Agitation for bankruptcy legislation rose to a fever pitch at roughly twenty-year intervals throughout the nineteenth century. A depression starting in 1793 led to the first federal bankruptcy law in 1800—an act that Congress repealed three years later.5 Congress went back to the drawing board in the 1820s, when financial crisis and the controversy over the Bank of the United States prompted calls for another bankruptcy law. The debates never came to fruition, however, and it was not until 1841, following the Panic of 1837, that Congress passed its second bankruptcy law. The 1841 act lasted only two years, when defections from the party that had won its passage, the Whigs, led to repeal. The cycle came around once more on the eve of the Civil War, with the Panic of 1857 putting bankruptcy back on the agenda, and setting the stage for the 1867 act. The 1867 act lasted longer than its predecessors, with a movement for repeal leading to amendment instead in 1874. But by 1878, the nation was once again without a federal bankruptcy law.

All told, then, Congress passed three federal bankruptcy laws prior to 1898: the Bankruptcy Acts of 1800, 1841, and 1867. Together, the acts lasted a total of sixteen years. The absence of a federal bankruptcy law did not leave a complete vacuum in debtor-creditor relations, of course. Most states had insolvency laws on the books.6 Some of them, like Massachusetts's, predated the Revolution. In times of financial panic, states also responded by passing stay laws imposing moratoria on creditor collection. Proponents of federal bankruptcy legislation emphasized both the wide variation in these laws and their serious constitutional limitations, such as the inability of state law to bind out-of-state debtors.7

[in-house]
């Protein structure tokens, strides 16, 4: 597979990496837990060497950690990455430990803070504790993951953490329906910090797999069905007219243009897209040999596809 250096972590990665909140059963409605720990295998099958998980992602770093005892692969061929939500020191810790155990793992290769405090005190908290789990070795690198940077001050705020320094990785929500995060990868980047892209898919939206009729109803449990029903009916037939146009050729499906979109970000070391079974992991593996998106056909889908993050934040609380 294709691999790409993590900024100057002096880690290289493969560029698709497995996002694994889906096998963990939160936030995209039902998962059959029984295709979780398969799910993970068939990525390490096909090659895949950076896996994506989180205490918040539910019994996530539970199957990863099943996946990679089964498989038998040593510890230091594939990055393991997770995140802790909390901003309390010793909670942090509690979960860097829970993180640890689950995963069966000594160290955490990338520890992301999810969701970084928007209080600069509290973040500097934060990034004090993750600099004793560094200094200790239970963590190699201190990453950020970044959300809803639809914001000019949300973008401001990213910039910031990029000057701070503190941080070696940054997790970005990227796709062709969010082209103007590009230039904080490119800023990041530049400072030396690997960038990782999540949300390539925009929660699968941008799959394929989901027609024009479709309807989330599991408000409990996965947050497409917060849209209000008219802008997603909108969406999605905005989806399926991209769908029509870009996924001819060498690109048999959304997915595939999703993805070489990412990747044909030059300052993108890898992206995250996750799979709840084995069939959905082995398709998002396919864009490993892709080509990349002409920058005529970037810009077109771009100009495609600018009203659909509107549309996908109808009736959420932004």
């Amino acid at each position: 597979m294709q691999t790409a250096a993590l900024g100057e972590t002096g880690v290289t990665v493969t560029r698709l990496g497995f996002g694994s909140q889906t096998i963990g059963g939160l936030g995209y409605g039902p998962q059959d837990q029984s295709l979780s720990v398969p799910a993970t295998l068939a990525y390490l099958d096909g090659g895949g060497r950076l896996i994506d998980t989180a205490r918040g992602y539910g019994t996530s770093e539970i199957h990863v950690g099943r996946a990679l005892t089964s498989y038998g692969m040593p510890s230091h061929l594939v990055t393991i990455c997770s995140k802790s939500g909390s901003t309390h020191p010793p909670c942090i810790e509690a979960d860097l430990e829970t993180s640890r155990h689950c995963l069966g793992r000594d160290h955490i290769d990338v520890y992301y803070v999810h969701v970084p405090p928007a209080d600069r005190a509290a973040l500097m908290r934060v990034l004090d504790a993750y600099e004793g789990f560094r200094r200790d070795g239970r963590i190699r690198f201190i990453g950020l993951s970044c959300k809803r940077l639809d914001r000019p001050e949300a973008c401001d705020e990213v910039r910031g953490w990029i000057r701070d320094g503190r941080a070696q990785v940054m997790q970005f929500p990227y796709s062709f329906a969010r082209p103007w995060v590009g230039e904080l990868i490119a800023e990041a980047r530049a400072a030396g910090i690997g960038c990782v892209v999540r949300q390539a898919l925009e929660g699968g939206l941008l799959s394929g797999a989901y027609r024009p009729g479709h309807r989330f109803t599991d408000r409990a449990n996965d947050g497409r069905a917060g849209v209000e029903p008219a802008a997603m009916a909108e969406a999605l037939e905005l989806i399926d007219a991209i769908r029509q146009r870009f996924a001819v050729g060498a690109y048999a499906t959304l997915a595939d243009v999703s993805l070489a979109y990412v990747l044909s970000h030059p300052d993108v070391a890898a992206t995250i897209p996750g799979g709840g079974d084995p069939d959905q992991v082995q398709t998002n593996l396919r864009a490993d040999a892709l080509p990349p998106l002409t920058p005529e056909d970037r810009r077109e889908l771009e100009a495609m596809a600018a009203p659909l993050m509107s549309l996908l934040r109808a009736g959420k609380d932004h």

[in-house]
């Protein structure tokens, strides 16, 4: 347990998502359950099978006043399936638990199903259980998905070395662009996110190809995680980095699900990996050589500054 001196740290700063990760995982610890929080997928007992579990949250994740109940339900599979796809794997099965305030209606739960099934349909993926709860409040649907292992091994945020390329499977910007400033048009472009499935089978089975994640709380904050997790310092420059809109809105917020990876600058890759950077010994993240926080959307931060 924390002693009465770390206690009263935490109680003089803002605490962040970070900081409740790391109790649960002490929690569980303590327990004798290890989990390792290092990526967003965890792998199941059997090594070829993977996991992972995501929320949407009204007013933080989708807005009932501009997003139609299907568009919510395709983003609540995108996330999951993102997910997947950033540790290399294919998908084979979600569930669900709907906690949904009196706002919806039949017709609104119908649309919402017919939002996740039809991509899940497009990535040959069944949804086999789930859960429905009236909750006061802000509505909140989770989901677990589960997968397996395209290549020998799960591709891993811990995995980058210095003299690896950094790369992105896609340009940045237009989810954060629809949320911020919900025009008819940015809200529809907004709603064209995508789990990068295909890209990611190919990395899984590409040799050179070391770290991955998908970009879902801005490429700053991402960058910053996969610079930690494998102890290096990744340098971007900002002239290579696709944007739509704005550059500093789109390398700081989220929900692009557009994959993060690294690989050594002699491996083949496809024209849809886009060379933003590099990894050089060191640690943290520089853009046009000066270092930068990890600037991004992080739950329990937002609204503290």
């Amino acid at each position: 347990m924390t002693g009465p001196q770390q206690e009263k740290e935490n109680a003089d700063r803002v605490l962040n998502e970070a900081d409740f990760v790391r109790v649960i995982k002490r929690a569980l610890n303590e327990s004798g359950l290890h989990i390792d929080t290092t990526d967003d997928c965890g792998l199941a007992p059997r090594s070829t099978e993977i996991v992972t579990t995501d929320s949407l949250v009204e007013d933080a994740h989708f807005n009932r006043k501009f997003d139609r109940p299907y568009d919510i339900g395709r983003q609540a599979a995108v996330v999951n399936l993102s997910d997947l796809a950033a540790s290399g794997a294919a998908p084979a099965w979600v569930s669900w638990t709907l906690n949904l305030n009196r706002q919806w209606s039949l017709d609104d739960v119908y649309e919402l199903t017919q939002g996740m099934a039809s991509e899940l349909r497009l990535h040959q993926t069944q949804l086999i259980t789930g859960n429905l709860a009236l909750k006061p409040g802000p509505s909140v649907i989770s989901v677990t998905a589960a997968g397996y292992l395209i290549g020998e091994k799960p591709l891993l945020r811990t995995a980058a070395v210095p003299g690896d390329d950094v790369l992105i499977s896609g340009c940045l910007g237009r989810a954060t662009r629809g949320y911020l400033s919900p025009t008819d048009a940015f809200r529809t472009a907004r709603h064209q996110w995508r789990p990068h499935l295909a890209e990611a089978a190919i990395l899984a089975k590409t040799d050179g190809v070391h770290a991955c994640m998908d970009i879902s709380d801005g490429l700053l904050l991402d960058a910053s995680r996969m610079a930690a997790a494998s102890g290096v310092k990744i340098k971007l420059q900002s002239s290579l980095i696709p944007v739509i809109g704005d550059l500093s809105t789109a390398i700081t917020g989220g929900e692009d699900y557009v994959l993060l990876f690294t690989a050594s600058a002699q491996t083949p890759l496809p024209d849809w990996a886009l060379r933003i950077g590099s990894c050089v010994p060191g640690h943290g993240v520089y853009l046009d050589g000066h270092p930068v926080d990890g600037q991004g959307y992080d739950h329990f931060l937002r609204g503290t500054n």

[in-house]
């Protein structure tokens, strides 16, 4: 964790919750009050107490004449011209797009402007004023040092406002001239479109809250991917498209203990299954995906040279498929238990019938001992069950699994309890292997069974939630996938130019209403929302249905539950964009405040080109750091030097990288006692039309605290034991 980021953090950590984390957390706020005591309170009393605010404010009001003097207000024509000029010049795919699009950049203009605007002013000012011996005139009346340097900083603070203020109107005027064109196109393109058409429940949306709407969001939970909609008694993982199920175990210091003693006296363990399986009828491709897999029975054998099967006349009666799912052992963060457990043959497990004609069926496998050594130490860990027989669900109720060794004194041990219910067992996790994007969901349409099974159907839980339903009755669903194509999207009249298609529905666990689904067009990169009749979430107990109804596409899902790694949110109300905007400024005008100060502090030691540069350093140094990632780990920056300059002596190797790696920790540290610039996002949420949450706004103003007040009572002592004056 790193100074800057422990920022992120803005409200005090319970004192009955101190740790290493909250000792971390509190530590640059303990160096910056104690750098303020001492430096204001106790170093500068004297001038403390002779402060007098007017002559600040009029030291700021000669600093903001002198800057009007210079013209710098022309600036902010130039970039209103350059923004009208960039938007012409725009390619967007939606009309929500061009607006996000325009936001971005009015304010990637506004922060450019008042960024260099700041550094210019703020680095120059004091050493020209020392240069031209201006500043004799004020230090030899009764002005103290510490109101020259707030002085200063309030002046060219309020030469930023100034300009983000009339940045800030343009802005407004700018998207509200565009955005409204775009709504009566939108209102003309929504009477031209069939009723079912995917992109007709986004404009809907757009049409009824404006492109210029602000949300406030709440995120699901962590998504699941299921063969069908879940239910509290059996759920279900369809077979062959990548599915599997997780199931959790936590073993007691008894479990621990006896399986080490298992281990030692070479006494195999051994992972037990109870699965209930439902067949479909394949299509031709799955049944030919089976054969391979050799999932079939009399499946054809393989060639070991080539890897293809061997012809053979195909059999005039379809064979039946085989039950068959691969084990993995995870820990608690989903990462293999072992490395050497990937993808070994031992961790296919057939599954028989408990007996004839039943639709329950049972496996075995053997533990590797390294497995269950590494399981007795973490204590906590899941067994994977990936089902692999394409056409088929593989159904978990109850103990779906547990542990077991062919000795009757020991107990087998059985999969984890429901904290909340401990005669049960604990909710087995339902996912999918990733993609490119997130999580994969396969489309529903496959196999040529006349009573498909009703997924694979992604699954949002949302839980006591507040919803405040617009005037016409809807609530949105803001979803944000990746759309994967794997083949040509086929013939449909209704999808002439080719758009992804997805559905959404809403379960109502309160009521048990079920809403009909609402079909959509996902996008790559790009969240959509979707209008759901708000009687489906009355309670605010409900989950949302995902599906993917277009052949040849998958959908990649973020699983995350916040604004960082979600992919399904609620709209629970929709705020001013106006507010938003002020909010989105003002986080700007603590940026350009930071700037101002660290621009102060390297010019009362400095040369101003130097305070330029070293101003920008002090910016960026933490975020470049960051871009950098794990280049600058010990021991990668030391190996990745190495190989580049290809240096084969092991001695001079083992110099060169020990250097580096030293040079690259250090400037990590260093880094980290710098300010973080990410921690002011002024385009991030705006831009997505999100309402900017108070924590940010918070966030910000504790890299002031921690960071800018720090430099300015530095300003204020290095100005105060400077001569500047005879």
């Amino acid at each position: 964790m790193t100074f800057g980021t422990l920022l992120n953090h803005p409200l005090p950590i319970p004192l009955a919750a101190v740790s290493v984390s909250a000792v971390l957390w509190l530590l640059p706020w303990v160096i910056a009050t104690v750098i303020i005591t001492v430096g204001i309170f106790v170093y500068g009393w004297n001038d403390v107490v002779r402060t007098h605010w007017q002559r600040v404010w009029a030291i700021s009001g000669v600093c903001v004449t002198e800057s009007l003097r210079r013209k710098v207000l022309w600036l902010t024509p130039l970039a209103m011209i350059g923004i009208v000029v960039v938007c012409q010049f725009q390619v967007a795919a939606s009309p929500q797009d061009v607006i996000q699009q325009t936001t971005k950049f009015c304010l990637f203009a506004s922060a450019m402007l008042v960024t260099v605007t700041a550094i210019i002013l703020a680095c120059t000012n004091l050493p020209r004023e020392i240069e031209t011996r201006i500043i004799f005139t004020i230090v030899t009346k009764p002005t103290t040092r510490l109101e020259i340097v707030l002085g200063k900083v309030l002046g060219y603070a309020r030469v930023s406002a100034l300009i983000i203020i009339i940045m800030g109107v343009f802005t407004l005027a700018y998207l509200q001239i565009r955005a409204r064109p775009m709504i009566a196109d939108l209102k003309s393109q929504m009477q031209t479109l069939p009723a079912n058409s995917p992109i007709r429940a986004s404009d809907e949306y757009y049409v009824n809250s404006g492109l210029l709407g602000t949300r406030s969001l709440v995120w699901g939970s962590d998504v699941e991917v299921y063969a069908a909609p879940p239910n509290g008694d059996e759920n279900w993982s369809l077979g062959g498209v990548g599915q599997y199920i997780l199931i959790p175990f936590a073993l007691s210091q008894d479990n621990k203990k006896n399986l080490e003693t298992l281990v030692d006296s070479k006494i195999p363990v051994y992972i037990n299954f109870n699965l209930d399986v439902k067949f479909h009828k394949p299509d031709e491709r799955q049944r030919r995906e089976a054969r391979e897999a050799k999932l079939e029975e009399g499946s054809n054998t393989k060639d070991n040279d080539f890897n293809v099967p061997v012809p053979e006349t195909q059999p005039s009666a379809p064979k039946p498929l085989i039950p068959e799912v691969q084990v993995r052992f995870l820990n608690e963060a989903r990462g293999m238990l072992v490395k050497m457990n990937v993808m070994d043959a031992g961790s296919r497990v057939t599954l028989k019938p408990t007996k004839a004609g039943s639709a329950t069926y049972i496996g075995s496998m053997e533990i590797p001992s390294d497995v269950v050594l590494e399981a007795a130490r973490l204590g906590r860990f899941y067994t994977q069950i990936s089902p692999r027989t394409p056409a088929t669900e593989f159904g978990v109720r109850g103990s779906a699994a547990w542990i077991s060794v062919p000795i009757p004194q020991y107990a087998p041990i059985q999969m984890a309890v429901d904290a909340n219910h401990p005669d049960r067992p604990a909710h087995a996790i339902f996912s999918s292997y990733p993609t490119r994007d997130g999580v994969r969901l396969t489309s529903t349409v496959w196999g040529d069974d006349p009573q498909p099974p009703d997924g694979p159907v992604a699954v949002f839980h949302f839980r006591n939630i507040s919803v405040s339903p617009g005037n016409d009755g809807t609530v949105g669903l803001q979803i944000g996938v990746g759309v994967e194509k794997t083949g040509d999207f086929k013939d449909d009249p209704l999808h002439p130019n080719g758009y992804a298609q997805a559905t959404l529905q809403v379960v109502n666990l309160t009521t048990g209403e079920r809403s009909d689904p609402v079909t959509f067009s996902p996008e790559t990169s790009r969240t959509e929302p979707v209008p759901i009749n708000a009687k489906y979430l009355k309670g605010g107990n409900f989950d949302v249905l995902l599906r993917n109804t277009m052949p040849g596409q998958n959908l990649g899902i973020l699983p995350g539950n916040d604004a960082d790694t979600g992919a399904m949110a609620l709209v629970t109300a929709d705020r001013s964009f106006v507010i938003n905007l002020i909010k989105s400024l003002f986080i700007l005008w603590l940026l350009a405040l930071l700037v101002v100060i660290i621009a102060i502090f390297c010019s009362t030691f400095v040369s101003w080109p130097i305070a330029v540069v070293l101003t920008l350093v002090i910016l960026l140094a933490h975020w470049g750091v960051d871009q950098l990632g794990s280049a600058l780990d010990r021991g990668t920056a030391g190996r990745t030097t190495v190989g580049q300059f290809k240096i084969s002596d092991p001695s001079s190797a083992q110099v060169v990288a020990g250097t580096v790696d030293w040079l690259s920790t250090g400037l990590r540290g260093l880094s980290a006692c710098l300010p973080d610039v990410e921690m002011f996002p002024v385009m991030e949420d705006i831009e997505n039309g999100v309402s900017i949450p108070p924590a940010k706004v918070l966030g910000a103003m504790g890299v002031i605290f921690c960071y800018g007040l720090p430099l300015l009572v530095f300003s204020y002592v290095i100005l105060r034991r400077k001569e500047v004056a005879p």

To recite the dates of passage and repeal of the nineteenth-century bankruptcy laws cannot even begin to suggest the urgency and importance that attended lawmakers' deliberations on bankruptcy—especially for a generation like ours that can scarcely remember the last depression. Here is Ralph Waldo Emerson's account of the desperate conditions of 1837. "Society has played out its last stake; it is checkmated. Young men have no hope. Adults stand like day-laborers idle in the streets. None calleth us to labor . . . The present generation is bankrupt of principles and hope, as of property."8